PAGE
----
Plumage colour and breeding performance in Revelstoke
After controlling for year-to-year variation in male arrival dates and the earlier arrival of older males, males with higher tail chroma arrived earlier than individuals with lower chroma values (Figure 3). In contrast, tail feather hue values were unrelated to male arrival dates. After controlling for tail colour, neither greater covert chroma nor hue explained any additional variation in male arrival dates (Table 5). However, it is important to note that we would have detected a link between greater covert chroma and arrival dates had we not controlled for tail chroma in the model (GC Chroma, F = 4.5, p = 0.04). Male arrival date influenced mate acquisition: early arriving males obtained mates that initiated breeding earlier, were older and had greater coverts with higher hue values. Tail colour also had a direct effect on mate acquisition; males with higher tail hue obtained mates that were older and had higher greater covert chroma and hue values. After controlling for arrival date and tail colour, male greater covert chroma and hue values did not explain any additional variation in the clutch initiation date, age or colour of their mate (Table 5). Males that obtained a mate that initiated breeding earlier had higher annual productivity, because breeding early increased the probability of producing at least one fledgling over the course of the breeding season. Male tail feather and greater covert colour (chroma and hue) had no direct effect on annual productivity of males in Revelstoke (Table 6).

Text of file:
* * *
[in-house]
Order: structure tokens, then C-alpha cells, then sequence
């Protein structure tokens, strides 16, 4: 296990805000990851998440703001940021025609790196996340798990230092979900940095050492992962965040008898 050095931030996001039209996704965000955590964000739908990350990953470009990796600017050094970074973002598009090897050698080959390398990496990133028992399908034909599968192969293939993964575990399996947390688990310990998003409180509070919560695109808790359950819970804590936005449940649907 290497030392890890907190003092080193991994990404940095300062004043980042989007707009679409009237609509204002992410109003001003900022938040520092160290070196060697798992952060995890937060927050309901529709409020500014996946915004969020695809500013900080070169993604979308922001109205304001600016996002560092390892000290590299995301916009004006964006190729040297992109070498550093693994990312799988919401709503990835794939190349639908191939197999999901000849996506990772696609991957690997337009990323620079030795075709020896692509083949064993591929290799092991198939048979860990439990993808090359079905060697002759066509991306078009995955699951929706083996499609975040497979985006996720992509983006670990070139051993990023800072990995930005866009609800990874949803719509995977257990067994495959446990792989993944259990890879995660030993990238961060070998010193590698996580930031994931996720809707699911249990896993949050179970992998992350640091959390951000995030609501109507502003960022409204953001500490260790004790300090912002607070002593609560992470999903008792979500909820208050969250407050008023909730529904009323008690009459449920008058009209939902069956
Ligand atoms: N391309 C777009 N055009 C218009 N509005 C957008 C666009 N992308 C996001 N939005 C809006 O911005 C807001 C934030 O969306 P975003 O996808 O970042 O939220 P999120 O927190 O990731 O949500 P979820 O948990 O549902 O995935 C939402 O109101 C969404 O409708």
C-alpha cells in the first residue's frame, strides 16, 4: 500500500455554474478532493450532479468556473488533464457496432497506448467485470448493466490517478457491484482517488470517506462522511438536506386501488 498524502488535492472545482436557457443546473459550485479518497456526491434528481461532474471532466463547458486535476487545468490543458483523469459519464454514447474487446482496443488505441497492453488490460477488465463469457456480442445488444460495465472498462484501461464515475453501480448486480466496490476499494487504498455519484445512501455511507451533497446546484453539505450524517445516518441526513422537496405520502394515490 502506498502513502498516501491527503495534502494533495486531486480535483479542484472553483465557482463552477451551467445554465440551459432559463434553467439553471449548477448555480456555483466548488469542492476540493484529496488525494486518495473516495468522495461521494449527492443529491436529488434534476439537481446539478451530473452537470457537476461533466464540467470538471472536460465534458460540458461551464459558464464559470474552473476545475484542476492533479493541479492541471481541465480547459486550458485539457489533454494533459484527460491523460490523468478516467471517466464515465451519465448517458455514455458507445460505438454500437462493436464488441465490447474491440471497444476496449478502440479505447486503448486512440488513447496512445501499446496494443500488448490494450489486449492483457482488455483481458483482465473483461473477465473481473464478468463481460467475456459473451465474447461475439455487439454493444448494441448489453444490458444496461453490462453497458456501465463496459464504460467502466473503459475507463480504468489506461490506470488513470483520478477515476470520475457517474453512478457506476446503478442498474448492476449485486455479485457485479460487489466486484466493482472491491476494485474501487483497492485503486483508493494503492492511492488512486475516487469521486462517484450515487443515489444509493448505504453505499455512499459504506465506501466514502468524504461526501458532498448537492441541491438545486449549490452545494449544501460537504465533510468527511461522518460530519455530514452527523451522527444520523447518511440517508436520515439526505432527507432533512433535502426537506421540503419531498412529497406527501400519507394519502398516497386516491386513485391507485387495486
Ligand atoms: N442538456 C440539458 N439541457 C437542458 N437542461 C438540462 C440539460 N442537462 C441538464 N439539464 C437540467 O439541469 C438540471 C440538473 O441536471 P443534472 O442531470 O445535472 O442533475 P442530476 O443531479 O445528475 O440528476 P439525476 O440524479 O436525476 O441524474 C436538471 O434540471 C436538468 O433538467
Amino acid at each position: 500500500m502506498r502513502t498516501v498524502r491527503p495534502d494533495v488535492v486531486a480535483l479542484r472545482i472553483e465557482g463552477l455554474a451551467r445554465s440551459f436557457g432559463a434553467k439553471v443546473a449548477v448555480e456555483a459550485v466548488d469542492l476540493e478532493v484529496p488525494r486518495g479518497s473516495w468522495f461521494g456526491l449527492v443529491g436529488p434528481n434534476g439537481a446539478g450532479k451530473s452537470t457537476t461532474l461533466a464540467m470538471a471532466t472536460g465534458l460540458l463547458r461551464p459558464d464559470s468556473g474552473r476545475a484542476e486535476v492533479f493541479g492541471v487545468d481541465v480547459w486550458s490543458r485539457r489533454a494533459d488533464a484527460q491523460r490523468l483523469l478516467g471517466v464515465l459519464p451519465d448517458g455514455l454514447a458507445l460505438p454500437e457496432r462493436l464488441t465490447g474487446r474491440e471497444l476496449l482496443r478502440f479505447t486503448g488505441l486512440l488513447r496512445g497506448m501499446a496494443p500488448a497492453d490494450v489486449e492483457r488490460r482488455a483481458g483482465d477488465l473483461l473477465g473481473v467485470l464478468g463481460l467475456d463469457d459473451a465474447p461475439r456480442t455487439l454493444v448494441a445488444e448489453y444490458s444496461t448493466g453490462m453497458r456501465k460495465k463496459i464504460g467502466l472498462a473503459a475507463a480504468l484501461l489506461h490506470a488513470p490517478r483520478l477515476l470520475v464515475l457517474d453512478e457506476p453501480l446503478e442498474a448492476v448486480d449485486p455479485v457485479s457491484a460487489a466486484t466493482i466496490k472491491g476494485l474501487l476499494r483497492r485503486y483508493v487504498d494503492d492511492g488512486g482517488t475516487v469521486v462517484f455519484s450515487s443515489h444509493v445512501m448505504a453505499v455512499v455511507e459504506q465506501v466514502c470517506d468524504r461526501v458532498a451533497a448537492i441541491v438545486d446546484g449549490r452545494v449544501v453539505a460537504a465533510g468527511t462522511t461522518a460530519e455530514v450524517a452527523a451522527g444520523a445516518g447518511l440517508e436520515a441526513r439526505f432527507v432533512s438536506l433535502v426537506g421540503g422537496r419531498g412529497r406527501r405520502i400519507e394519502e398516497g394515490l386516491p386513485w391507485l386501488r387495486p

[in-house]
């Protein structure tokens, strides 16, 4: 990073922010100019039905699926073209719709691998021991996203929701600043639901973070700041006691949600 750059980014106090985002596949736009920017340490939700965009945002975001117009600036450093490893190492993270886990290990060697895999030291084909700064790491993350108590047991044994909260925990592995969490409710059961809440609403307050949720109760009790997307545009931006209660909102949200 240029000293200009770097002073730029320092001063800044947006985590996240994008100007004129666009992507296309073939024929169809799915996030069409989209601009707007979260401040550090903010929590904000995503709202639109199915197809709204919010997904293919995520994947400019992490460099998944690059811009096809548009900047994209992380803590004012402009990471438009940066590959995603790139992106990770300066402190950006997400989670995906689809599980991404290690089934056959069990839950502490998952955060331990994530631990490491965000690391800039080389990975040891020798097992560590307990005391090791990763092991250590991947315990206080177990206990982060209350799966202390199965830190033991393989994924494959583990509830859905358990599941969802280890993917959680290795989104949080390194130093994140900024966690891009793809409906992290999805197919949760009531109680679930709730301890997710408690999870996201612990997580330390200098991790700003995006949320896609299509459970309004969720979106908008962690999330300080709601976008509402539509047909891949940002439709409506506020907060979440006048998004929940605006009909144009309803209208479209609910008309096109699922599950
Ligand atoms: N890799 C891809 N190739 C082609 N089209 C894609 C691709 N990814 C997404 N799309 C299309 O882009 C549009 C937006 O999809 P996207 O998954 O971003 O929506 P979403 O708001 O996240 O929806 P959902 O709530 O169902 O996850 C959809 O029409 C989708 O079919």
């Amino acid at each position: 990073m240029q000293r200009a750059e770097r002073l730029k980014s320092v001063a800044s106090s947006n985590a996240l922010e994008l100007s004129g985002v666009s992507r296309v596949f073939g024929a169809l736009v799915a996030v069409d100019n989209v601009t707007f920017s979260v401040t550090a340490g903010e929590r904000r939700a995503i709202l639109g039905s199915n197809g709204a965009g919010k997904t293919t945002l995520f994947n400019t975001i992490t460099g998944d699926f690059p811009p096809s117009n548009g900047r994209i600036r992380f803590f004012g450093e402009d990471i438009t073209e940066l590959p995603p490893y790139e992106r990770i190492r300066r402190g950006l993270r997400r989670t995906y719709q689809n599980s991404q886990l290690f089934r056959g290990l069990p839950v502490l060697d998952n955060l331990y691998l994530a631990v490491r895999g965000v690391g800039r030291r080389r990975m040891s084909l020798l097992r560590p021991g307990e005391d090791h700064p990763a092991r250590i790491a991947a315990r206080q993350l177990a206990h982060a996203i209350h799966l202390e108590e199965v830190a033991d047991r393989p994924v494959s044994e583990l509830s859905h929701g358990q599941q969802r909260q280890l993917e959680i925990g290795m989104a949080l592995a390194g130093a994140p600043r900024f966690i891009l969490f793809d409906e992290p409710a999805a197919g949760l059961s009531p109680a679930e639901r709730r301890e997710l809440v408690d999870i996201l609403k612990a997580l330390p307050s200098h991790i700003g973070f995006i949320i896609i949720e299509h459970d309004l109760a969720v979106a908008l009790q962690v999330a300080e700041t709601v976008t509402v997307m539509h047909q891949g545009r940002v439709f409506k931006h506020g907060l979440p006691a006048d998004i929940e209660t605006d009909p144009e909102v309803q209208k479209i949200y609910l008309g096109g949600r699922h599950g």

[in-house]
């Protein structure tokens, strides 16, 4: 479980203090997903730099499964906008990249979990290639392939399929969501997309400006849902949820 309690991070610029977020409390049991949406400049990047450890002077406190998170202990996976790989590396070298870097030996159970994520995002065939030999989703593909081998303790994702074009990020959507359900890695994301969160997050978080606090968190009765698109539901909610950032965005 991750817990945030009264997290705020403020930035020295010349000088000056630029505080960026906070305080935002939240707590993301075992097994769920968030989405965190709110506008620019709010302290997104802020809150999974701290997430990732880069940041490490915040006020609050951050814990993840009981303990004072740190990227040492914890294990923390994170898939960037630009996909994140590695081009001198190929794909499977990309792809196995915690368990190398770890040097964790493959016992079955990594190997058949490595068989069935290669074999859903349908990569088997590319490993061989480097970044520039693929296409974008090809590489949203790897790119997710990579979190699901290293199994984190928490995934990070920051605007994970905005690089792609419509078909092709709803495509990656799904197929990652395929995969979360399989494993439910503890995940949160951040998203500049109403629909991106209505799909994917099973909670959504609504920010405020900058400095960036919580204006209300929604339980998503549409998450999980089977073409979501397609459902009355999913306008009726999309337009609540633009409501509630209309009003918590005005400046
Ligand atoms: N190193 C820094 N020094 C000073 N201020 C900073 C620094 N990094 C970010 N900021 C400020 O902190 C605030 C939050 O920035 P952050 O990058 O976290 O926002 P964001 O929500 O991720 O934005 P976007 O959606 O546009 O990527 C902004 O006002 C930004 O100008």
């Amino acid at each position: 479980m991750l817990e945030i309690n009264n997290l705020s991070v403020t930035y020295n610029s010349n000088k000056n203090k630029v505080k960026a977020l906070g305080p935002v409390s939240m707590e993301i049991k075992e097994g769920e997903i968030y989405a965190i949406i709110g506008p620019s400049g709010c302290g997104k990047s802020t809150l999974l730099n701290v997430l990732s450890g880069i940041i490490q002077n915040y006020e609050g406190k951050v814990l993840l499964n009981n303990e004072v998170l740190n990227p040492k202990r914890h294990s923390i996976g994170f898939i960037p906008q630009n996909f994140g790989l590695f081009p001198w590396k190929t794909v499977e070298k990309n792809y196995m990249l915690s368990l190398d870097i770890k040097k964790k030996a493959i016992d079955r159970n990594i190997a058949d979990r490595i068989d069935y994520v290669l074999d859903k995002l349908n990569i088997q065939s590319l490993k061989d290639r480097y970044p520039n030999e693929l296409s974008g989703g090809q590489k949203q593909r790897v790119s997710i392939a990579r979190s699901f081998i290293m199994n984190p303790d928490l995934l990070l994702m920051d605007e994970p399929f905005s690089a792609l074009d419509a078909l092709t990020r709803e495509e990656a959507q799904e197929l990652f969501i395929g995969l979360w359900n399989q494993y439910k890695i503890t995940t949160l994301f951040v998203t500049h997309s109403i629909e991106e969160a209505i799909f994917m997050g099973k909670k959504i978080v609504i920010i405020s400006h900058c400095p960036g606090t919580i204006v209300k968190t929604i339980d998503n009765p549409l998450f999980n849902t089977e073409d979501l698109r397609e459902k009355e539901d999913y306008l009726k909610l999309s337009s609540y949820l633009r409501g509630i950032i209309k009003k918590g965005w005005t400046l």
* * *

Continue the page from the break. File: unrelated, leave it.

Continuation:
Plumage colour and breeding performance in Inuvik
After controlling for the earlier arrival of older males in some years, males with higher tail hue arrived earlier than individuals with lower hue values (Figure 3). In contrast, tail feather chroma values were unrelated to male arrival dates. After controlling for tail colour, greater covert chroma and hue did not explain any additional variation in male arrival dates (Table 5). Again, had we not controlled for tail hue, it would appear that increased greater covert hue was associated with earlier arrival dates (GC Hue, F = 3.99, p = 0.05). Male arrival date influenced mate acquisition; early arriving males obtained mates that initiated clutches earlier in some years, and had greater coverts with higher chroma (Table 5). Annual productivity was lower in 2011 than 2010 and 2009, but did not vary with female clutch initiation date, age or colour. Male tail feather and greater covert colour (chroma and hue) had no direct effects on the clutch initiation date, age or colour of their mate, or the annual productivity of males in Inuvik (Table 6).
Carry-over effects may be driven by both extrinsic factors and the intrinsic quality of individuals, and isolating these factors is difficult in wild populations. In this study, we attempted to separate the role of winter habitat carry-over effects and the role of intrinsic quality on plumage characteristics that are associated with breeding events by using two feather groups, moulted at different points in the annual cycle. This enabled us to partially control for individual factors (“quality”) that might influence colouration. With this approach, we found only limited evidence that winter habitat quality was linked to alternate plumage colouration, and no evidence that this winter grown plumage explained any variation in breeding phenology, mate acquisition, or reproductive success. Basic colouration was associated with male arrival date and some aspects of mate quality, suggesting that intrinsic factors and not a wintering to breeding season carry-over effect influenced individual productivity among male yellow warblers in temperate and arctic Canada.